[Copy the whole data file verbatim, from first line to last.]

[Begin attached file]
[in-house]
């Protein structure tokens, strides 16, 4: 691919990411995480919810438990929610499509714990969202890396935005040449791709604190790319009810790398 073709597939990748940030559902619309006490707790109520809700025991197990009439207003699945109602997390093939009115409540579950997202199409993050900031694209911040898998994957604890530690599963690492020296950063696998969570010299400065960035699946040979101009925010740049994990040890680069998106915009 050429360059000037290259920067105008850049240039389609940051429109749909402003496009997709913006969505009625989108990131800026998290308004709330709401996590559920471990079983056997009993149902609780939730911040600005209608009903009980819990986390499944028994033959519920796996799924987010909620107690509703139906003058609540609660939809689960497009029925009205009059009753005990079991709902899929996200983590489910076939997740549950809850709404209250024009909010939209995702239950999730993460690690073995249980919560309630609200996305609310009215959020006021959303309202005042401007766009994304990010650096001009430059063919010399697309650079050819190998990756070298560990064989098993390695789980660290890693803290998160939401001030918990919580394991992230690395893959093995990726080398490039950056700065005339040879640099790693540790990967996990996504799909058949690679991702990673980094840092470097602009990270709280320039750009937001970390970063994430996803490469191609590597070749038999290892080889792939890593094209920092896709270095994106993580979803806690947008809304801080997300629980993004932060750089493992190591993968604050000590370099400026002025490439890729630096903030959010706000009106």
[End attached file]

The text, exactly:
[in-house]
């Protein structure tokens, strides 16, 4: 691919990411995480919810438990929610499509714990969202890396935005040449791709604190790319009810790398 073709597939990748940030559902619309006490707790109520809700025991197990009439207003699945109602997390093939009115409540579950997202199409993050900031694209911040898998994957604890530690599963690492020296950063696998969570010299400065960035699946040979101009925010740049994990040890680069998106915009 050429360059000037290259920067105008850049240039389609940051429109749909402003496009997709913006969505009625989108990131800026998290308004709330709401996590559920471990079983056997009993149902609780939730911040600005209608009903009980819990986390499944028994033959519920796996799924987010909620107690509703139906003058609540609660939809689960497009029925009205009059009753005990079991709902899929996200983590489910076939997740549950809850709404209250024009909010939209995702239950999730993460690690073995249980919560309630609200996305609310009215959020006021959303309202005042401007766009994304990010650096001009430059063919010399697309650079050819190998990756070298560990064989098993390695789980660290890693803290998160939401001030918990919580394991992230690395893959093995990726080398490039950056700065005339040879640099790693540790990967996990996504799909058949690679991702990673980094840092470097602009990270709280320039750009937001970390970063994430996803490469191609590597070749038999290892080889792939890593094209920092896709270095994106993580979803806690947008809304801080997300629980993004932060750089493992190591993968604050000590370099400026002025490439890729630096903030959010706000009106």